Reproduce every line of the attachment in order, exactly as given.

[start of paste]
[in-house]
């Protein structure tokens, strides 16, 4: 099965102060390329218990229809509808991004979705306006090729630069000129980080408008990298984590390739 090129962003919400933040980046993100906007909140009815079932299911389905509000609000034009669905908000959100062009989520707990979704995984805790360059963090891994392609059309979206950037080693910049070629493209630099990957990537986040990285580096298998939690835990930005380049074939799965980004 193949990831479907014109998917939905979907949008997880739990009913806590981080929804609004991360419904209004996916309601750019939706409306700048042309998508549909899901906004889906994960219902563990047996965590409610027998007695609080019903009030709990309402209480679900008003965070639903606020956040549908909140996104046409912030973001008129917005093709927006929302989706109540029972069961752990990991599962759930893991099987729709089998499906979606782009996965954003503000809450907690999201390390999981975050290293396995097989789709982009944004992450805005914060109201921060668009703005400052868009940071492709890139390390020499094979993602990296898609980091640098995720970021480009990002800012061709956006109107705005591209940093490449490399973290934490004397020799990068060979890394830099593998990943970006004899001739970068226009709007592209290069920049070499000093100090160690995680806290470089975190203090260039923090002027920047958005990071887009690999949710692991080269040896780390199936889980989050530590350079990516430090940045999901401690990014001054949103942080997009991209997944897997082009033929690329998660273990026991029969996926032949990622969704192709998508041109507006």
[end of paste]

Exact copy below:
[in-house]
């Protein structure tokens, strides 16, 4: 099965102060390329218990229809509808991004979705306006090729630069000129980080408008990298984590390739 090129962003919400933040980046993100906007909140009815079932299911389905509000609000034009669905908000959100062009989520707990979704995984805790360059963090891994392609059309979206950037080693910049070629493209630099990957990537986040990285580096298998939690835990930005380049074939799965980004 193949990831479907014109998917939905979907949008997880739990009913806590981080929804609004991360419904209004996916309601750019939706409306700048042309998508549909899901906004889906994960219902563990047996965590409610027998007695609080019903009030709990309402209480679900008003965070639903606020956040549908909140996104046409912030973001008129917005093709927006929302989706109540029972069961752990990991599962759930893991099987729709089998499906979606782009996965954003503000809450907690999201390390999981975050290293396995097989789709982009944004992450805005914060109201921060668009703005400052868009940071492709890139390390020499094979993602990296898609980091640098995720970021480009990002800012061709956006109107705005591209940093490449490399973290934490004397020799990068060979890394830099593998990943970006004899001739970068226009709007592209290069920049070499000093100090160690995680806290470089975190203090260039923090002027920047958005990071887009690999949710692991080269040896780390199936889980989050530590350079990516430090940045999901401690990014001054949103942080997009991209997944897997082009033929690329998660273990026991029969996926032949990622969704192709998508041109507006």